Streaks are hard things.
Streaks take you out of seeing the Big Picture, and they change your focus to the tiny reality of the streak. Streaks of either kind aren’t microcosms, they’re localized disruptions of the normal. As a good friend said Sunday, “Losing streaks are the result of talent, while winning streaks are the result of luck.”
The Nationals came into Sunday’s game riding as high as they’ve been all season, winners of eight straight and 10 of their last 13. They didn’t hardly look like the same team on the field on Sunday. Maybe they indulged a bit too much at Saturday night’s Dream Foundation Gala, but the Nats just couldn’t get it going. 3 errors, and some rough plate appearances were their undoing, and they dropped the game, and the streak, in a 7-3 loss in front of 35,439.
Ryan Zimmerman had a rough time in the second inning today as he struggled to get used to his new throwing motion. On a ground ball that looked like a routine 5-4-3 double play, Zimmerman paused and threw the ball wild into right field. The very next batter hit a soft ground ball toward Zimmerman, who charged, and thought about making the play, but ended up holding on to the ball. Given what had just happened, an errant throw there would’ve been a far greater disaster, and the Nationals did escape having given up just one run. It’s easy to see that Zimmerman still has work to do to process the change in his throwing position, and it’s going to be very tough on the Gold Glove-winner until he can master the new arm slot.
Zimmerman wasn’t the only one with sloppy defense today, with Wilson Ramos missing both attempts to catch runners in theft with throws that were far off the mark. Jayson Werth bobbled a ball in right, as did Roger Bernadina. The Nationals today looked far off their usual mark, and the Orioles took every bit of advantage today. The five runs given up by starter Tom Gorzelanny were enough to beat the Nats, and they came from all parts of the Orioles lineup. The ten hits he gave up in four and two thirds were evenly spread, and only Robert Andino and Nolan Reimold went without against Gorzelanny.
The Nationals had trouble against Baltimore’s journeyman starter Jakubauskas, who struck out six in five innings, and made few mistakes. Though the Nats got three against him in the fourth and fifth innings, there are problems with the team’s batting. Leadoff hitter Jayson Werth was 1-12 this series, drawing just one walk. While Zimmerman did have a homer in yesterday’s win, he was still just 4 for 13 this series, and Mike Morse was just 3 for 11. These are not hot bats right now, even with the scores that you’re seeing.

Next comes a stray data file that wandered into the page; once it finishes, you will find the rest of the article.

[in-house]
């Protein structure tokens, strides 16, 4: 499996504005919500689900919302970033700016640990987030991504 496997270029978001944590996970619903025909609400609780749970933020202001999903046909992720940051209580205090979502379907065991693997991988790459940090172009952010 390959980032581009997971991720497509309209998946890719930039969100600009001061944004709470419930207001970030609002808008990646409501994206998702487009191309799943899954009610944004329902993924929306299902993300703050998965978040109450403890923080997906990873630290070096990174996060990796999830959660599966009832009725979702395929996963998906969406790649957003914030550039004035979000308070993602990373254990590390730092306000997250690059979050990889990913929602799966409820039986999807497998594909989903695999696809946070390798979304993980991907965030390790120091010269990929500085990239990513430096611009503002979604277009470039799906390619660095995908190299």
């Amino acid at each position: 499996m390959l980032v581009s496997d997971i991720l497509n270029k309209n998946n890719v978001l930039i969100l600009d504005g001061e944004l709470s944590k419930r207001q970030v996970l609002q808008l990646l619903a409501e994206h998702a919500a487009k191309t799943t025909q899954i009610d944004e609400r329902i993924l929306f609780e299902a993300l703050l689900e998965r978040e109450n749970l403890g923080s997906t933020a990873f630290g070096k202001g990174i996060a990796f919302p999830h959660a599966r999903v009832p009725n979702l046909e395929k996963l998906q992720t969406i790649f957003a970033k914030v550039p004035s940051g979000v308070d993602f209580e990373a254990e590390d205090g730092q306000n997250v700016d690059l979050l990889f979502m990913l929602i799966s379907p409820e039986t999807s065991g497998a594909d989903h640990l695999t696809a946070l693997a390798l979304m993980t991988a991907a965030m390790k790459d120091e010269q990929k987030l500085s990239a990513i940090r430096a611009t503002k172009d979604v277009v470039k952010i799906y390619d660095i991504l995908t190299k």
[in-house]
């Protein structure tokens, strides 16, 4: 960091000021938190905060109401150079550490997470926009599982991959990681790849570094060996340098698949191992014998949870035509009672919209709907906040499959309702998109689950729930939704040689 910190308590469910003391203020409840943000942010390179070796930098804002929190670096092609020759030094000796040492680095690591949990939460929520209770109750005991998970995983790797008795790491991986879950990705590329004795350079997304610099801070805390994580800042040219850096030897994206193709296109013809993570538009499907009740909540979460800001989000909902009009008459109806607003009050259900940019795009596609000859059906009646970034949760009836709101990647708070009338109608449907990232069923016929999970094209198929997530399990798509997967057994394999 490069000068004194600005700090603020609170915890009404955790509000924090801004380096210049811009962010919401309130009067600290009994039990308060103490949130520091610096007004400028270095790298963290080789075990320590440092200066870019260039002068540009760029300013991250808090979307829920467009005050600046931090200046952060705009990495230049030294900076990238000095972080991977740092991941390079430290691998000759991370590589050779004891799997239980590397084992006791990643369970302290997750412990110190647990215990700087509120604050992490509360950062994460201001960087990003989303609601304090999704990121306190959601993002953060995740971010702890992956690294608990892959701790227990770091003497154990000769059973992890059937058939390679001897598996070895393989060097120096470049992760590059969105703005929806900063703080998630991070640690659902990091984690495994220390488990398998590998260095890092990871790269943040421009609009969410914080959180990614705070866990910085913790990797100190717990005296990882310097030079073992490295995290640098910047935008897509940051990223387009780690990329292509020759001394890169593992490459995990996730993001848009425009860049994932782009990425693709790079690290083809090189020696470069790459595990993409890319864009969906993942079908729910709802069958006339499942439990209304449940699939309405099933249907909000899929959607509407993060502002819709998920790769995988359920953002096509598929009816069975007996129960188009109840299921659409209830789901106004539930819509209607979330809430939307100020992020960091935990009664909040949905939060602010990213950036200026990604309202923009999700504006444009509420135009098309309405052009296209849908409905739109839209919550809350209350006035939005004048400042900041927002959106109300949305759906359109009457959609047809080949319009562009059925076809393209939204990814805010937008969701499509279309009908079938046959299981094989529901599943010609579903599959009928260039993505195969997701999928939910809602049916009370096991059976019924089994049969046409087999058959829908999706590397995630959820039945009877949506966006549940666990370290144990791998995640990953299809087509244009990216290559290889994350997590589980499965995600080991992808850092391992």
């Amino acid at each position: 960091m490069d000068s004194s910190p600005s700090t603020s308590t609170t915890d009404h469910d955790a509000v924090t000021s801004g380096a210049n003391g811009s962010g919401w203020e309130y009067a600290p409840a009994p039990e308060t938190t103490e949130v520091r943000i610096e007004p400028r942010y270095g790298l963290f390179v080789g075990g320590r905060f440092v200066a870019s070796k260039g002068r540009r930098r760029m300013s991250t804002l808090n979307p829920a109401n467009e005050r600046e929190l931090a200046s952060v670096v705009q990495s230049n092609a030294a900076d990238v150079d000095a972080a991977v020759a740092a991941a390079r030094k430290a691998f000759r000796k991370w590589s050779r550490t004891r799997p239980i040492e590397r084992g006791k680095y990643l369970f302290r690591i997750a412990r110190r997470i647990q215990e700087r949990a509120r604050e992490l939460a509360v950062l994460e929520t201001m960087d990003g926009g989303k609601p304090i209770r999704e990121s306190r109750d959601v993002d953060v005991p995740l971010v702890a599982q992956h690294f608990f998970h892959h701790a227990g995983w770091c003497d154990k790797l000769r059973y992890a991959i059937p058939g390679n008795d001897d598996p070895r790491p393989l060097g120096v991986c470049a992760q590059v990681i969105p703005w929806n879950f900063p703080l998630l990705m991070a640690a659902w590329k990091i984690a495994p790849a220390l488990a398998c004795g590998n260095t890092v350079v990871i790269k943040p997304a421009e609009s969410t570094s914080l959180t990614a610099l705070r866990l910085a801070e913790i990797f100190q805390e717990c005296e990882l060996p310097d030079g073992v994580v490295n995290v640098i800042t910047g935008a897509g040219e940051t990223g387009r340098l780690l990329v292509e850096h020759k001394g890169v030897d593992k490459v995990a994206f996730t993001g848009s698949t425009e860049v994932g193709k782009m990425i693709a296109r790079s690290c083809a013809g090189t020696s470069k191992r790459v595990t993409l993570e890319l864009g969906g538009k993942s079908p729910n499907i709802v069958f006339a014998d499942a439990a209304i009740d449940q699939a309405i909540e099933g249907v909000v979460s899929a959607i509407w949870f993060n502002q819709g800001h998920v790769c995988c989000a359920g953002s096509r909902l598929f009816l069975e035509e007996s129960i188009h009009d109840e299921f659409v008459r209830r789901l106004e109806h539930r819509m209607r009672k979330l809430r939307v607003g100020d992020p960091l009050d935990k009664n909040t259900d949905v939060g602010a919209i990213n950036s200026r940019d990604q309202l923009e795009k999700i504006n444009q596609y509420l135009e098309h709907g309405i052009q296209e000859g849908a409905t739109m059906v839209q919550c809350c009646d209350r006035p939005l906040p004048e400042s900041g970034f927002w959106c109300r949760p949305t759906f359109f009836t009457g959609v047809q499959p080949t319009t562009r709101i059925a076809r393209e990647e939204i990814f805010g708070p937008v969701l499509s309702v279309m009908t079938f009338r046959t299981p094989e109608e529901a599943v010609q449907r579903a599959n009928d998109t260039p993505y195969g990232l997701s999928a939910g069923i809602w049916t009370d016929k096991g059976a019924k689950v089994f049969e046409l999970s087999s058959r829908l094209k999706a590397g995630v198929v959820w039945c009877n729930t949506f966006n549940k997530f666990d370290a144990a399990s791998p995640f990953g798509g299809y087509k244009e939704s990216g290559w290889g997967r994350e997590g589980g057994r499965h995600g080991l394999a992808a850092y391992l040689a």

The writer’s job, when it comes to sports, is a difficult one. You are there to comfort when the team is losing, and you are there to bring people back to reality when they are winning. The Nats had some great moments on their eight game tear, and there were reasons to be pretty excited as a fan, but as much talk of the wild card as I’ve seen in the past 24 hours, today’s loss was remedy. Are the Nationals better than they were last year? Absolutely. Better than 2009? Surely. But to talk playoffs after just a winning streak is to be drunk on those victories.
The Stars: Roger Bernadina went 3-4 today with third homer in four days, and fourth of the season. The Shark’s batting average is up to .281. Sean Burnett and Collin Balester both had strong outings in relief today, combining for 3 IP, 2H and 1 unearned run. Balester’s curve in specific looked quite good today.
The Bars: Jayson Werth, 0-4 and a fielding error, was not strong today. His 1-12 this series has cost him 8 points of BA and OBP, and 17 points of SLG. Wilson Ramos was errant with two throws today, both wide to the right. While he’d had a wide throw on Friday night, it was perfectly placed to catch the runner. While the Nats have a league-leading CS%, it’s always tough to see plays like that.